Take 5: 'I work on trust… Once, I almost gave Rs 2,000 for an auto ride instead of Rs 10'
On January 1, RBI Governor Shaktikanta Das launched a mobile application, MANI (Mobile Aided Note Identifier), to help visually impaired people identify currency denomination. The app is available for free download.
Ankur Gupta, a visually impaired 28-year-old working as an assistant manager in a bank in Rohini
Do you know about the app?
I am associated with Saksham (an NGO working primarily with visually impaired people), where a workshop was held by RBI (to test the app)… I have been using it since October last year. I find it very useful.
Does it work well?
When I hold a note facing the back camera of my phone, the app scans it for a couple of seconds and announces the denomination. If it is unable to scan, it makes a beep. The app scans all the paper notes. However, it does not scan coins. It also has a feature for the deaf and dumb — with vibrations indicating the denomination.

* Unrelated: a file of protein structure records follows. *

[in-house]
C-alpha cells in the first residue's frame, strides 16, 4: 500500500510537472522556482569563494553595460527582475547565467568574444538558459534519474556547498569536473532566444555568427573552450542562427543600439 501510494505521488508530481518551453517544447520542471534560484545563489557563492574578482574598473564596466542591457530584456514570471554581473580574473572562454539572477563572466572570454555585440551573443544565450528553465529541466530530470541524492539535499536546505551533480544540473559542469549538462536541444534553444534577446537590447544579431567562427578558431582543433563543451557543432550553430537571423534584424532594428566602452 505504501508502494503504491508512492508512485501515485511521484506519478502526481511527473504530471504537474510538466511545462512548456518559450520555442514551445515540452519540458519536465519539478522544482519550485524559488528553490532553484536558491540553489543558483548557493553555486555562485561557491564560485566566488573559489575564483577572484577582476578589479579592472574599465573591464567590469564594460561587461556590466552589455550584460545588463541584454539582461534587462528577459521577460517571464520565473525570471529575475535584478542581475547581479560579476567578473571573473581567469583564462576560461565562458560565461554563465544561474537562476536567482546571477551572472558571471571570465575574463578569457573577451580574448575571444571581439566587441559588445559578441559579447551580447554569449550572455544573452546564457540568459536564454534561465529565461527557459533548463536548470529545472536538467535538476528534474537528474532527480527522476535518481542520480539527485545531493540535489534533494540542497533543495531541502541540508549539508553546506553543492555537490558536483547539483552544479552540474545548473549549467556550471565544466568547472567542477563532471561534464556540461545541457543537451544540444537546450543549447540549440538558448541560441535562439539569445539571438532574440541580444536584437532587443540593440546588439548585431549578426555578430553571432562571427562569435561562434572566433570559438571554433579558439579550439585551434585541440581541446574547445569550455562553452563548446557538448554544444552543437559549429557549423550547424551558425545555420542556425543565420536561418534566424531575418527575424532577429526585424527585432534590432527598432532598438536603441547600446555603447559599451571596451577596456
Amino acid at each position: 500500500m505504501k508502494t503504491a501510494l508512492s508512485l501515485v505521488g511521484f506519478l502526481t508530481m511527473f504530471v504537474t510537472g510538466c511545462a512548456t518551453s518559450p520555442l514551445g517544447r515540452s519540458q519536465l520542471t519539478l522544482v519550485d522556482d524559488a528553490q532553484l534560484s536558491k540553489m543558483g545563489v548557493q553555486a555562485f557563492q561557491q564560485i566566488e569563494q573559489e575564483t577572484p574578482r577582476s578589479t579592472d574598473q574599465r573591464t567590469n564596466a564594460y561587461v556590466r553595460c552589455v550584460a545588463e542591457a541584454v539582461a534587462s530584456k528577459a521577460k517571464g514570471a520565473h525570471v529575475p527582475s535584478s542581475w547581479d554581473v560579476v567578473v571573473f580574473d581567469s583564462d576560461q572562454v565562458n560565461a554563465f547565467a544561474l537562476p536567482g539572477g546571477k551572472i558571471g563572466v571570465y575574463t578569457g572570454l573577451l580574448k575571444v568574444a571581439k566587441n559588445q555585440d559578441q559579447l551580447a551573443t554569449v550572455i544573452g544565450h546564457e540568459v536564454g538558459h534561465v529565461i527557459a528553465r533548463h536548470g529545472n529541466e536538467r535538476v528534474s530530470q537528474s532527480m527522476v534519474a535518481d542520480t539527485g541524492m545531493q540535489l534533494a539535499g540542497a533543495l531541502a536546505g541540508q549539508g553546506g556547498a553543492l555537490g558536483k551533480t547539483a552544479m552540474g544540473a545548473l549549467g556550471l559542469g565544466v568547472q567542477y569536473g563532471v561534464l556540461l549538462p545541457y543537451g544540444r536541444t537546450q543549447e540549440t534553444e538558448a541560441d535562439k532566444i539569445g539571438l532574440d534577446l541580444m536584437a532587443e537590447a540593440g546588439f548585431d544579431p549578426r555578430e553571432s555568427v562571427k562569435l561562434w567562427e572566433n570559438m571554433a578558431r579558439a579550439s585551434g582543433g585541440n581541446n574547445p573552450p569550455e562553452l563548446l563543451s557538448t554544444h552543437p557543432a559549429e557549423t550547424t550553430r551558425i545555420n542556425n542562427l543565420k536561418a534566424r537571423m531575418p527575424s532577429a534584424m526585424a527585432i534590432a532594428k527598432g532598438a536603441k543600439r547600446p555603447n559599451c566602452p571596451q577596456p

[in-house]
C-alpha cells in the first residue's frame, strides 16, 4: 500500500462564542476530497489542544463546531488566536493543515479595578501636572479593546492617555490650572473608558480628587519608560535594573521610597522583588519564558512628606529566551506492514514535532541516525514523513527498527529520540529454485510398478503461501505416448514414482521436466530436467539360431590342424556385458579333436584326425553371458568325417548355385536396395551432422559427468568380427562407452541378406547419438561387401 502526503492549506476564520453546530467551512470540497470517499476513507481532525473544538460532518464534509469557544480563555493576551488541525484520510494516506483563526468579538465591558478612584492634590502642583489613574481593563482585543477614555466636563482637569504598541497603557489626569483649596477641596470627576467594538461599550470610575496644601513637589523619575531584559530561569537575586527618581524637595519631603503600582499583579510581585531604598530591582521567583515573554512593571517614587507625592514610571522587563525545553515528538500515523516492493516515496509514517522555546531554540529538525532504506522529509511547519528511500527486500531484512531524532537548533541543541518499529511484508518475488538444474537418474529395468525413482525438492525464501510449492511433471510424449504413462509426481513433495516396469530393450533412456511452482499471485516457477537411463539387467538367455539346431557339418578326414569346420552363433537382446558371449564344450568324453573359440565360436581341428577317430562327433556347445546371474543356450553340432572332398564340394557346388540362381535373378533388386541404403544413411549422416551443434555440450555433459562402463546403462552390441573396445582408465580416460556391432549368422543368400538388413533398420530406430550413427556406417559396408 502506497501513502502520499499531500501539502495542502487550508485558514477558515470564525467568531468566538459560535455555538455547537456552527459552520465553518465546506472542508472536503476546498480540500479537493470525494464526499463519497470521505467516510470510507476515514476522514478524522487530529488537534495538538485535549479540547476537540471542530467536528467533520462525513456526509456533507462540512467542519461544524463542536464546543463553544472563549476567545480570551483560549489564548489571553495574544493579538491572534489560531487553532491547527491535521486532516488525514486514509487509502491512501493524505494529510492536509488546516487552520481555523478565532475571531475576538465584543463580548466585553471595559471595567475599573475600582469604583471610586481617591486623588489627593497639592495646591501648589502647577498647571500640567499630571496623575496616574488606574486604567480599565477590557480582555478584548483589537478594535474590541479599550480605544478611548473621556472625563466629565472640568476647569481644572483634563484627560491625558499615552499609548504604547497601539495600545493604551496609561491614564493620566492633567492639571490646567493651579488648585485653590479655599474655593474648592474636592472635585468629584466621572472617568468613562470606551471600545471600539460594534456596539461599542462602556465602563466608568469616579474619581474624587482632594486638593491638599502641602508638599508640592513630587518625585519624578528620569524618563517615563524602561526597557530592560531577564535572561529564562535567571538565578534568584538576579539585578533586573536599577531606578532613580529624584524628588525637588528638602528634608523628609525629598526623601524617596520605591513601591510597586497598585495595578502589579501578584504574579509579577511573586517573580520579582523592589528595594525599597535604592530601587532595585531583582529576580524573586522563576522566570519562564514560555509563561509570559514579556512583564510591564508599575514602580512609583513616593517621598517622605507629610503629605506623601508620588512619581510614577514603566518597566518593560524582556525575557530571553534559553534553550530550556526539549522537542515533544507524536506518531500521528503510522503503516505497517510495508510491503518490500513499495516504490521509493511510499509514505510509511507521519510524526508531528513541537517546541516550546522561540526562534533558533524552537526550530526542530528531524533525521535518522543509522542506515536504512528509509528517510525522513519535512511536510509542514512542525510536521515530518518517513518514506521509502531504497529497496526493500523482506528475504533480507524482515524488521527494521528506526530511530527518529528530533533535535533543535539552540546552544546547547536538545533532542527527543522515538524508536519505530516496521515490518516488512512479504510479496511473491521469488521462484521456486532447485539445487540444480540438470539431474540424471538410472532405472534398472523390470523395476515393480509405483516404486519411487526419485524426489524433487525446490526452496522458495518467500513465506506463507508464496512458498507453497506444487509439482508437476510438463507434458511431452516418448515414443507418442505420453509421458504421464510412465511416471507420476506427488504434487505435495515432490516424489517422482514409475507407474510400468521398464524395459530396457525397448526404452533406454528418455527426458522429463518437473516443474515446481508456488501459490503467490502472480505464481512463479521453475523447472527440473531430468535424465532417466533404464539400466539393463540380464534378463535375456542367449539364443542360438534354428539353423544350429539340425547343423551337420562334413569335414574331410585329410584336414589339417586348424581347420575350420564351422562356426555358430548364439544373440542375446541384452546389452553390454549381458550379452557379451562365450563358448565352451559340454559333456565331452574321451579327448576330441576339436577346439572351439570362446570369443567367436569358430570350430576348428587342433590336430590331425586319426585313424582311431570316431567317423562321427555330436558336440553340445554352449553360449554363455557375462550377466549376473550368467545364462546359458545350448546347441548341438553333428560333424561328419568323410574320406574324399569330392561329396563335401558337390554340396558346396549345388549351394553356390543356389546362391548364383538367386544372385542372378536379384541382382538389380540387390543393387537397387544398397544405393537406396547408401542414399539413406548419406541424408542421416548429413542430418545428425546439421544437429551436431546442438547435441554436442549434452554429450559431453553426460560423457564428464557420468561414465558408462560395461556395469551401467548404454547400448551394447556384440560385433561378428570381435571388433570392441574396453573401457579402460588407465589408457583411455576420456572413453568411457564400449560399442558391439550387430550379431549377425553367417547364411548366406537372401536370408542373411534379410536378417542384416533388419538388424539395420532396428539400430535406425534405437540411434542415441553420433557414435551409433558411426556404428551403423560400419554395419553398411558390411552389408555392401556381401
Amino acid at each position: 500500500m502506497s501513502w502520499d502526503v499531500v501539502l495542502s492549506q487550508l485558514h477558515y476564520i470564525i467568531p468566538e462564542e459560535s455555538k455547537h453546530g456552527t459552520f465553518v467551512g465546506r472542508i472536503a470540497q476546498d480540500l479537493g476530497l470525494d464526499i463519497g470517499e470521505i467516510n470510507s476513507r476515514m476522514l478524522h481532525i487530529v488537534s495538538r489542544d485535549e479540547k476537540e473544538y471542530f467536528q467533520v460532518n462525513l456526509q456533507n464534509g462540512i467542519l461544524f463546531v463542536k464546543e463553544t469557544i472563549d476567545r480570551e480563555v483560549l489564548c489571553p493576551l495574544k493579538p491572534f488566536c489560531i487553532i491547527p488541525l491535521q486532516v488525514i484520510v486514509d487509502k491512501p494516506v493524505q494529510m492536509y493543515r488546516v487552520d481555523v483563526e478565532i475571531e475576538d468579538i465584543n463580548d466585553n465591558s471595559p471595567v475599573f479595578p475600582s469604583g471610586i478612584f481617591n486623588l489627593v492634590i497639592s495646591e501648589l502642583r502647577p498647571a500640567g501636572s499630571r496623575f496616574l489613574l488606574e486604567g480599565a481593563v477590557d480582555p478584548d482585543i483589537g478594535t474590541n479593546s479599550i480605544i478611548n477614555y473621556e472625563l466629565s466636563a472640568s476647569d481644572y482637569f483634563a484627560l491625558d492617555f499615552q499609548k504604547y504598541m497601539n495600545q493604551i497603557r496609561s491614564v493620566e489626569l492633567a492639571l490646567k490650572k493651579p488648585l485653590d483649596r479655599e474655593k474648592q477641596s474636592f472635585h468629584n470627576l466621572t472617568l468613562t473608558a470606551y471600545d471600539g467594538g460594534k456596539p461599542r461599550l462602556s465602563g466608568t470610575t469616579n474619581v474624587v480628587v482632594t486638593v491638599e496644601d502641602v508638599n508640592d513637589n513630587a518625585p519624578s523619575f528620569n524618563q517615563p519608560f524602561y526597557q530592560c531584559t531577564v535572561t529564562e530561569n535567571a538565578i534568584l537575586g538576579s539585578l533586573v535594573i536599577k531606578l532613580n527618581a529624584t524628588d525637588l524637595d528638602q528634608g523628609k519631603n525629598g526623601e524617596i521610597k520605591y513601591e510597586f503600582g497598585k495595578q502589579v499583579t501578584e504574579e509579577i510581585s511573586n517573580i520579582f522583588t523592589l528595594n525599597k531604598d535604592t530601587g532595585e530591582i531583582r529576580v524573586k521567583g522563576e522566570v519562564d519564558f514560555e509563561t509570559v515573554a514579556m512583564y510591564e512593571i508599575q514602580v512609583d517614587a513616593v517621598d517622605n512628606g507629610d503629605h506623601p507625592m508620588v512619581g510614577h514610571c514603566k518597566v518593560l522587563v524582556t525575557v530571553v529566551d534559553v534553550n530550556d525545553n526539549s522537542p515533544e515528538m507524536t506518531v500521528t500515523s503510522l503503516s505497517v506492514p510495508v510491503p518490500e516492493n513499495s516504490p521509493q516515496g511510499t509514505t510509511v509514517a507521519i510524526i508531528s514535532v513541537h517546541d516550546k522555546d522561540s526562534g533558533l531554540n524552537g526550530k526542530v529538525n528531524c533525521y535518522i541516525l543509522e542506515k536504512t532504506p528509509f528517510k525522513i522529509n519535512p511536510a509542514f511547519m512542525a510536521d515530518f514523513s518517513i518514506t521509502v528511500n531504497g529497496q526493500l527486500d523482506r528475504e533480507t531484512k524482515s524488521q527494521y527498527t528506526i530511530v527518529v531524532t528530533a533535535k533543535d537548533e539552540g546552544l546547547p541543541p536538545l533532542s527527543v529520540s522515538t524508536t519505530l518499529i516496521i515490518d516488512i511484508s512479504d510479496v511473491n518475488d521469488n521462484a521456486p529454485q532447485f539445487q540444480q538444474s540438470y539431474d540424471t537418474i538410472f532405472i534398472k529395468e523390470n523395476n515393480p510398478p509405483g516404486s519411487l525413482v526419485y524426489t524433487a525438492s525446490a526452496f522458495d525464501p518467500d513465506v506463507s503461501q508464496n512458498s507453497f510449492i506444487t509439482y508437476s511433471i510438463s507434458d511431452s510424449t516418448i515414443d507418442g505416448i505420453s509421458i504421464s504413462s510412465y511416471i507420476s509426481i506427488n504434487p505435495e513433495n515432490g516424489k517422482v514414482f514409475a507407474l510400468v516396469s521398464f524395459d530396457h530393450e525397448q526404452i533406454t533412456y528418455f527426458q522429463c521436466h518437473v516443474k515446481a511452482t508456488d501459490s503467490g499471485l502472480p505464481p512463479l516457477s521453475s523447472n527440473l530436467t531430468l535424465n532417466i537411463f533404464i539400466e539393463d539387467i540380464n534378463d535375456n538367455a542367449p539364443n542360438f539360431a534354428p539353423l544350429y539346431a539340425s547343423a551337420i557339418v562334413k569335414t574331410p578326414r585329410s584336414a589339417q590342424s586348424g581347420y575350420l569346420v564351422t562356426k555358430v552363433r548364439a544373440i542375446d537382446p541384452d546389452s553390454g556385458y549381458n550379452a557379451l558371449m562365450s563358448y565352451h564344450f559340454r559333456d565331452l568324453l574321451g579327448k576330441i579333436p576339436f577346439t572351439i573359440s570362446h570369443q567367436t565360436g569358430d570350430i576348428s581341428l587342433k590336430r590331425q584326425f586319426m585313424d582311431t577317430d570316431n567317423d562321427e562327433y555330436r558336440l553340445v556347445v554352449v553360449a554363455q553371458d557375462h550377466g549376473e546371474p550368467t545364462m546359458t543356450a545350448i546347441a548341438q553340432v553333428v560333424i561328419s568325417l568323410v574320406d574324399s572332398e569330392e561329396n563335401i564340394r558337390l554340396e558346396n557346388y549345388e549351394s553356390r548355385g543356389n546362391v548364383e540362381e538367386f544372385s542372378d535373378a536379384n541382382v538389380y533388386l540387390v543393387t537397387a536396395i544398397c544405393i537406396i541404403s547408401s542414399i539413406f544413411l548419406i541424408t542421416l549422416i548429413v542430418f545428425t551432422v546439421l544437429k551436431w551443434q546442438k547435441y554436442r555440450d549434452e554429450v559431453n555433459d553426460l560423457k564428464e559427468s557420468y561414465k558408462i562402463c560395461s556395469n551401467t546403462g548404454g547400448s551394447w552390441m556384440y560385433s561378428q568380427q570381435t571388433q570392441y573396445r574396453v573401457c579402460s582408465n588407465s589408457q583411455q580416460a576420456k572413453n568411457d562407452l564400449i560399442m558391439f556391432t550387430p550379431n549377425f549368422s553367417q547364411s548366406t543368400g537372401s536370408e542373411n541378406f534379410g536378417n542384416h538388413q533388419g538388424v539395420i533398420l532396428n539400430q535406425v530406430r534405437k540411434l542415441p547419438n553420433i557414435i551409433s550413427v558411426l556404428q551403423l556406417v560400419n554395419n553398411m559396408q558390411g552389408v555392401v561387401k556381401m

Has the app been useful?
It is a wonderful initiative by RBI… Recently, paper notes have changed. It is very difficult for people like me to get used to the new notes. For example, the older version of the
Rs 10 note is almost the same size as the new Rs 2,000 note. Once, I almost gave Rs 2,000 to an autorickshaw driver instead of Rs 10. The new notes also lack clear indications to help the visually impaired identify them, while earlier, one could make out a note by touch.
Prior to the app, how did you identify notes?
Mostly, I worked on trust. I took help from friends and strangers. But that is risky. They (RBI) say the notes have lines in them. But these lines are so faint one cannot touch and figure them out.
Can the app be made more user-friendly?
The app is more or less flawless. But if it can help identify coins, it would be helpful. Also, the interface of the app is a bit slow.